Housebreaking Your Dog

Housebreaking your animal is one of the challenging things an owner faces with a new puppy.  Training your animal correctly requires consistency, dedication and patience.  Even when you are frustrated with your dog, remember that the house training process is a commitment you have made to your animal and once you complete it, you and your animal will be so much happier and closer.

House breaking your puppy is the first step in the general training process that you and your puppy will eventually embark upon.  This is the first situation in which you are establishing yourself as the dominant animal of the house and laying down ground rules.  This initial laying down the law should happen early in the puppy’s development; somewhere between 8-12 weeks should be the beginning of housebreaking.

Puppies need to use the restroom about every 3 hours. Make sure that you are taking your dog to their designated bathroom spot that often, as your end of the commitment.

If your puppy is in the house, keep an eye on them carefully.  If the puppy is about to do their business in the house, he may be showing signs such as sniffing out a place or circling in an area.  If you see your puppy in the act in the wrong place, be sure to grab him by the scruff, sternly say “No!” and take your puppy to the correct potty spot to let him finish. When he has finished going in the correct spot, be sure to praise him with “Good puppy!” and let him go.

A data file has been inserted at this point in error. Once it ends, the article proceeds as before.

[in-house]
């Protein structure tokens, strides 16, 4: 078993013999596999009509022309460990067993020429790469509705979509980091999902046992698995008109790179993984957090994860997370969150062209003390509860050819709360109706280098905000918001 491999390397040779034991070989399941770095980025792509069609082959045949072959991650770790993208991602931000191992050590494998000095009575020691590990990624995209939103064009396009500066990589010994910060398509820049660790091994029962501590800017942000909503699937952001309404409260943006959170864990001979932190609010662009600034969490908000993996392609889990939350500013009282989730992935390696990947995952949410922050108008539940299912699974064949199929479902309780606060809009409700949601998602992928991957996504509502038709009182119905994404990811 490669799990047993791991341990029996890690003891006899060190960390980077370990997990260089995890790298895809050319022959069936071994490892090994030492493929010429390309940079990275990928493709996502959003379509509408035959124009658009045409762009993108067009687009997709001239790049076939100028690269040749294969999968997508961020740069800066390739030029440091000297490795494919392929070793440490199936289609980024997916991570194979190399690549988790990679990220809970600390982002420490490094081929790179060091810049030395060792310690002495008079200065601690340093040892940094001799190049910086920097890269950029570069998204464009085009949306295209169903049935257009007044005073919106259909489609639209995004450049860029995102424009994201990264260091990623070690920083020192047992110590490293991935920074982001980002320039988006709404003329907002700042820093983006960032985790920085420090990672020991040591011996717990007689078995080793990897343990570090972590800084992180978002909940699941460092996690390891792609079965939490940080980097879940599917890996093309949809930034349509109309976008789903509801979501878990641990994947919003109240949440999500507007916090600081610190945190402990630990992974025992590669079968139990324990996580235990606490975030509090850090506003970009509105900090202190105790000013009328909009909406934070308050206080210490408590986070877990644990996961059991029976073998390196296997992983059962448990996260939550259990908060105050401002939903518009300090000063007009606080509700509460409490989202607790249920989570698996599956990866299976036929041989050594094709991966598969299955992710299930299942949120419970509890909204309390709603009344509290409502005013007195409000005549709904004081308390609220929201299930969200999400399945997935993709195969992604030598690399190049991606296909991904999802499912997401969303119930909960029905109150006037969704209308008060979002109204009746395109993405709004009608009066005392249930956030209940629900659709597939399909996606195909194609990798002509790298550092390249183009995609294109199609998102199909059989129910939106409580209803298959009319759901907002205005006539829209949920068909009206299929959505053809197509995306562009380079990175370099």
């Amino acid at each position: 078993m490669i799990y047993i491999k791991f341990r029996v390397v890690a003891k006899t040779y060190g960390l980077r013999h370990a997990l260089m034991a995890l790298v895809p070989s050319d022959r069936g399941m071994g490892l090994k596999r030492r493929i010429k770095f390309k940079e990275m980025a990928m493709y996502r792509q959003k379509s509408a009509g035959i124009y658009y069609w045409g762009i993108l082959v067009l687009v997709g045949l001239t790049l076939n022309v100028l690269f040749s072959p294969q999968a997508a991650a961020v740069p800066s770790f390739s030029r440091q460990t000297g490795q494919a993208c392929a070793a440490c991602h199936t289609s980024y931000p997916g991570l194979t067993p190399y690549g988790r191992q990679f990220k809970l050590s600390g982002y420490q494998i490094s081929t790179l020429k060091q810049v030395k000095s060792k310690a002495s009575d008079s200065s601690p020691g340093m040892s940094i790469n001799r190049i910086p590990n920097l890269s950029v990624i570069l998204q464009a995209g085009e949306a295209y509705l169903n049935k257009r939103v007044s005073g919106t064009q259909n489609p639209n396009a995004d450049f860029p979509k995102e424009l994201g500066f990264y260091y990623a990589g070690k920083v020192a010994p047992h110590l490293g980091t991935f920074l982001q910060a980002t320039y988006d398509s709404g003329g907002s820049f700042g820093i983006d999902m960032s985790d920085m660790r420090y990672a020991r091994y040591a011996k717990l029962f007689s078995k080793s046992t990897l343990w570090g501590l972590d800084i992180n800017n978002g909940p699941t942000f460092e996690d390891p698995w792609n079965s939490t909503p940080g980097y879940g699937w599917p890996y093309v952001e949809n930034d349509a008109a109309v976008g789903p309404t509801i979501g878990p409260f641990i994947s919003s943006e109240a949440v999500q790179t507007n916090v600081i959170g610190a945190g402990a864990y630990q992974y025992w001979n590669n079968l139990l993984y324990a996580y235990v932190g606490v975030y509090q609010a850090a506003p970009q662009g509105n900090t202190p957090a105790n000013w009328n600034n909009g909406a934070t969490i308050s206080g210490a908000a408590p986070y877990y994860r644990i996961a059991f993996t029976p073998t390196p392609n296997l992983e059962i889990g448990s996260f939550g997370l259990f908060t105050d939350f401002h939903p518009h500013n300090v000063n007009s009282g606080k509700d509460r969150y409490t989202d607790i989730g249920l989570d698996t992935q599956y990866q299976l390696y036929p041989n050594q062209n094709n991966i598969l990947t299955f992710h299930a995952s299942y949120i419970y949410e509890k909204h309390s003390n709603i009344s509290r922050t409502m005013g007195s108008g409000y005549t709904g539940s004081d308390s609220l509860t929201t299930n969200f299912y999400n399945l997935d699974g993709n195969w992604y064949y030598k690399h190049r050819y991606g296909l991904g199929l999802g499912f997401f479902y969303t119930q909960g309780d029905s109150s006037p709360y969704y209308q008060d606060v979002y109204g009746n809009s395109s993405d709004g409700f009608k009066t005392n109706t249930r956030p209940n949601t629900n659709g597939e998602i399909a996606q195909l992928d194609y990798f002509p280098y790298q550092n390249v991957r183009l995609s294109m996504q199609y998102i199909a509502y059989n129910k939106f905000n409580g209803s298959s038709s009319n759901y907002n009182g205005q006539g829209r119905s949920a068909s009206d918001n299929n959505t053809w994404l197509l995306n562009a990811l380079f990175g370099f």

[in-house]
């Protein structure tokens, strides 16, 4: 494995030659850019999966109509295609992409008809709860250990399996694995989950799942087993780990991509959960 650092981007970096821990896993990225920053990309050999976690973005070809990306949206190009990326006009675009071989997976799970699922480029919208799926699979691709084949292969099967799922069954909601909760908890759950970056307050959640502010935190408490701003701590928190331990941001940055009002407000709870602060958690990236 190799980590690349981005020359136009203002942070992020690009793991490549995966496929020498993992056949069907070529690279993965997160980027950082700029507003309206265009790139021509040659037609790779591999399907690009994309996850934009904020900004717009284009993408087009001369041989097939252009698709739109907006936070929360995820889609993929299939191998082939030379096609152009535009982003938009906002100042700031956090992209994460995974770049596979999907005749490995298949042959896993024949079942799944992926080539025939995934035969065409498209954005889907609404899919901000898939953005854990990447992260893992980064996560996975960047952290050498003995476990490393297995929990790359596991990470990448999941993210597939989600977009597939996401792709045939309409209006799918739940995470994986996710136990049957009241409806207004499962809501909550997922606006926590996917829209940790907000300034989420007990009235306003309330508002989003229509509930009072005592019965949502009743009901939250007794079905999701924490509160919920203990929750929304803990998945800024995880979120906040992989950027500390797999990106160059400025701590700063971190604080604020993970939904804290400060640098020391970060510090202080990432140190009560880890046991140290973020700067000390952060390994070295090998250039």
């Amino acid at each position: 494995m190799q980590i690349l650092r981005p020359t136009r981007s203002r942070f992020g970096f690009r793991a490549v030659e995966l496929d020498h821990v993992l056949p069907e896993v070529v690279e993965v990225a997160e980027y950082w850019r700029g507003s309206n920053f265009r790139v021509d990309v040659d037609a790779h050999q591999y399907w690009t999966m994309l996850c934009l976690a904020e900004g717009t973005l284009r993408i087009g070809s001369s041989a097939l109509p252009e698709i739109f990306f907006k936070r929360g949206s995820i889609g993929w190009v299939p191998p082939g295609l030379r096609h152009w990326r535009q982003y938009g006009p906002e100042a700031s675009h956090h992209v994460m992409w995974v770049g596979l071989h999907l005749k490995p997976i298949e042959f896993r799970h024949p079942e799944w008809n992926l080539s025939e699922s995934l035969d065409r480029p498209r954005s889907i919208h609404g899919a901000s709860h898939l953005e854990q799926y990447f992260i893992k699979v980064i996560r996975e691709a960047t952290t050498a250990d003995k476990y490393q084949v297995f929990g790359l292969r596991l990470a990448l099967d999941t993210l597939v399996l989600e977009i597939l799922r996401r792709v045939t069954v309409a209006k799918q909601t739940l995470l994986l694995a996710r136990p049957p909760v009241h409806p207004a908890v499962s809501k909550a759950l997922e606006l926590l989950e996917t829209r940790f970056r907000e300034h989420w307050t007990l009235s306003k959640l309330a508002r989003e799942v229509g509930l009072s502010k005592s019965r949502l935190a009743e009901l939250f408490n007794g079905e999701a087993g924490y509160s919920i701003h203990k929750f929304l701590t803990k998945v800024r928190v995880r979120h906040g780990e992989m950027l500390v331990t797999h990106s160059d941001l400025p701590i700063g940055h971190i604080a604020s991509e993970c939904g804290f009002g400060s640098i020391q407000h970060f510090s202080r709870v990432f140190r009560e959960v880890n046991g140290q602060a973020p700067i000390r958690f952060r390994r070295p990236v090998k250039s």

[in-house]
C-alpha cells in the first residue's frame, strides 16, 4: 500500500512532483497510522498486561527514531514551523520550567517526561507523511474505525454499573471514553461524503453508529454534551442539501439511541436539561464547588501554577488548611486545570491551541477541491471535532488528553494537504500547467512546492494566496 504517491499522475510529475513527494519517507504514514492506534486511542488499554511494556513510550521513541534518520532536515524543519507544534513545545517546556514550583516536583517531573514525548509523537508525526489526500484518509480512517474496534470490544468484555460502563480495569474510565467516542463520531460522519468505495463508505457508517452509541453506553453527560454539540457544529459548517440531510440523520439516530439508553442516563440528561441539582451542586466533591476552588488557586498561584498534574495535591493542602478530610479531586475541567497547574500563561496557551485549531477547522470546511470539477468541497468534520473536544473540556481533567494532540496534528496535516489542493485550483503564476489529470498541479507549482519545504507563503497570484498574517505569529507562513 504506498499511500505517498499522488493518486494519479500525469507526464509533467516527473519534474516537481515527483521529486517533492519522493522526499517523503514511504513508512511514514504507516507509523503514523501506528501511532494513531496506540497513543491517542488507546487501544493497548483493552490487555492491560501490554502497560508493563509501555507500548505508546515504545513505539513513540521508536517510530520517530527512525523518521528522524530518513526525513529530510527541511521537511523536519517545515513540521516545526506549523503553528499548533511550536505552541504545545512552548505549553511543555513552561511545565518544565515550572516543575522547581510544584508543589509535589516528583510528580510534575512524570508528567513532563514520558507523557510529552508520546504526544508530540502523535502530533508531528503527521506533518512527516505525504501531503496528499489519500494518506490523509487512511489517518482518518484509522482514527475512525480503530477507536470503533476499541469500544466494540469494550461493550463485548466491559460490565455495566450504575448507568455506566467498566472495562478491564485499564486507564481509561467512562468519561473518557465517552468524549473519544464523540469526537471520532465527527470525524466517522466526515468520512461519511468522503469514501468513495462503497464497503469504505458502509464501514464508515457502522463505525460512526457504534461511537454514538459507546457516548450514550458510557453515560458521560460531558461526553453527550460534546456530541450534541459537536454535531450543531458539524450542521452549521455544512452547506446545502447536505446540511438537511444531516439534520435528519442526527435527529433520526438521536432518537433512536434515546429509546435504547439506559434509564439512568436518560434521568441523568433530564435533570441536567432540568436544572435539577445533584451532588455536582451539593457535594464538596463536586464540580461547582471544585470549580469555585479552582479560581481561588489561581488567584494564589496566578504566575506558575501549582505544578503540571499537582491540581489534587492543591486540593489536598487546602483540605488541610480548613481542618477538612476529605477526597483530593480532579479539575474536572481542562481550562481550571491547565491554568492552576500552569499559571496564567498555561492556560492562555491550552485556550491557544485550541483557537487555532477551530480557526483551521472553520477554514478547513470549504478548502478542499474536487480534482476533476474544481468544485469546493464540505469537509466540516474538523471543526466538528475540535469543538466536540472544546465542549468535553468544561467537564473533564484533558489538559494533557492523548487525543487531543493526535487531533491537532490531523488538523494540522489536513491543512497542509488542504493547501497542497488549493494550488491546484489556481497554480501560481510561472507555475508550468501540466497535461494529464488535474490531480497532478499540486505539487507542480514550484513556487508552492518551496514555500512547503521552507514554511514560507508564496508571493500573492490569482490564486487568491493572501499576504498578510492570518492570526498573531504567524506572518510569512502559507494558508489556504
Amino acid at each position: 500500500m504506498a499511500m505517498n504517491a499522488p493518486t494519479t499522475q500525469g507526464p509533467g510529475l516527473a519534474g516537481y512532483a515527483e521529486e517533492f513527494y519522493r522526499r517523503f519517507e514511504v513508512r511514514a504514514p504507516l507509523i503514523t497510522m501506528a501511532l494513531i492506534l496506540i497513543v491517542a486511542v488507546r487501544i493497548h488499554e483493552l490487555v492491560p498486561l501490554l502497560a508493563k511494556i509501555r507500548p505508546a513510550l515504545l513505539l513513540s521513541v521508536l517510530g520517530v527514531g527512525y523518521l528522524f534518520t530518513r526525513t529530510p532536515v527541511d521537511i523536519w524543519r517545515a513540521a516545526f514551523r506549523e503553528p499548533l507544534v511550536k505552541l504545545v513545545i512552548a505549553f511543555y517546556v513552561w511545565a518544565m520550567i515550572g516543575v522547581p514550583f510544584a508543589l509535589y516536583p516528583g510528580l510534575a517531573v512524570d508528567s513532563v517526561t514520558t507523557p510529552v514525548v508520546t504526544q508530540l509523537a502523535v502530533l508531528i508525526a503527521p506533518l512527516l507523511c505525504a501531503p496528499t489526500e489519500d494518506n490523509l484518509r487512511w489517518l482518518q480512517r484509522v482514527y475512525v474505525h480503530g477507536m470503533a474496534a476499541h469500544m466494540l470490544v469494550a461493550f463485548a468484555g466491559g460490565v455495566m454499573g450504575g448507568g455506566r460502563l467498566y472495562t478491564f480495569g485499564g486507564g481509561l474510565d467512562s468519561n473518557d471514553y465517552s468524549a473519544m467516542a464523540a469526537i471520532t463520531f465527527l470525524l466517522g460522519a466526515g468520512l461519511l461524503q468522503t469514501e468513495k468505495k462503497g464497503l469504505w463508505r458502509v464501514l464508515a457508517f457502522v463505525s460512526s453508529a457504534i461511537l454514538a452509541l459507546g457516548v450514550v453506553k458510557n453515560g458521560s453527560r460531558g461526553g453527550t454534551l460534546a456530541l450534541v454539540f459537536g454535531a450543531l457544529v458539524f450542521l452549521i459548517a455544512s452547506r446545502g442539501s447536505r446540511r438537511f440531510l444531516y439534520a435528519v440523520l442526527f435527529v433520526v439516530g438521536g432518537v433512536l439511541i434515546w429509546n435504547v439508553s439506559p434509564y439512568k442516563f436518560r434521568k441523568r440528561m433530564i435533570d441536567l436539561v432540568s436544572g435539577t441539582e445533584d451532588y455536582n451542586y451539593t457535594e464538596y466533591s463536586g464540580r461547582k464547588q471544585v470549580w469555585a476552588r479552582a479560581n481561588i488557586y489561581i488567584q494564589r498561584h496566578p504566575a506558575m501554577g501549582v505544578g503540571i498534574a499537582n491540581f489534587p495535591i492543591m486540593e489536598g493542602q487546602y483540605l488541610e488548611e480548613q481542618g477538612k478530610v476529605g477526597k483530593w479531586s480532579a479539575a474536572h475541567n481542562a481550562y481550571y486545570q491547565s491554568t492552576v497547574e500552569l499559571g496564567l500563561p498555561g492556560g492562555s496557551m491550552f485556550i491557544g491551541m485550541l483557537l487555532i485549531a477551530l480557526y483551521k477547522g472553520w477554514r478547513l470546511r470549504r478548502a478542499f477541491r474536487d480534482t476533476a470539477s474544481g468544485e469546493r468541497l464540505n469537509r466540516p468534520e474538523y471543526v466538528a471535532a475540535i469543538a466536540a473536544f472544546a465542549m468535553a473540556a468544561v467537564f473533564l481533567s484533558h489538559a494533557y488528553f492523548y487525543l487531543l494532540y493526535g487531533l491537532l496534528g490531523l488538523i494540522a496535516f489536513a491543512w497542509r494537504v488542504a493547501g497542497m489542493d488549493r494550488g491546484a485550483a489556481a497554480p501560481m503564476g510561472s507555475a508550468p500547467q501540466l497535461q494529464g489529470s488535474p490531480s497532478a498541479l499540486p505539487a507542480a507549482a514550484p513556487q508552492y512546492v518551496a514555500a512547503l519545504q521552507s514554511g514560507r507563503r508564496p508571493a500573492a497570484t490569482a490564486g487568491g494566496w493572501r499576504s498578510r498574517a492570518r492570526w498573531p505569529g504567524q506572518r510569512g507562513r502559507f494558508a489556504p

An organized and consistent schedule is necessary in the early stages of potty training.  Dogs respond very well to a regular feeding, drinking and restroom break schedule during this training process.

Getting your dog housebroken will make him a great member of the household and keep you and him happy.  Remember these tips while you are housebreaking your doggy:

As soon as you get home, take your dog to the designated bathroom area.

Use consistency in your bathroom talk with your dog.  Dog’s will remember what you want them to do with key phrases if you be sure to use the same phrase over and over again, every time you tell your dog to go potty.

Potty training your dog is not an easy thing to do, but determination and commitment on your part will give the process a positive result.

Do not punish your dog for his accidents; this may even make the whole training process useless.  A reward based method works much better and will give your dog the incentive to do what you want him to do.

Intact male dogs (those who have not been neutered) have a habit of marking their territory by urinating on it.  Neutering your animal will make this habit go away and will make the training process easier.


Mark Mansfield

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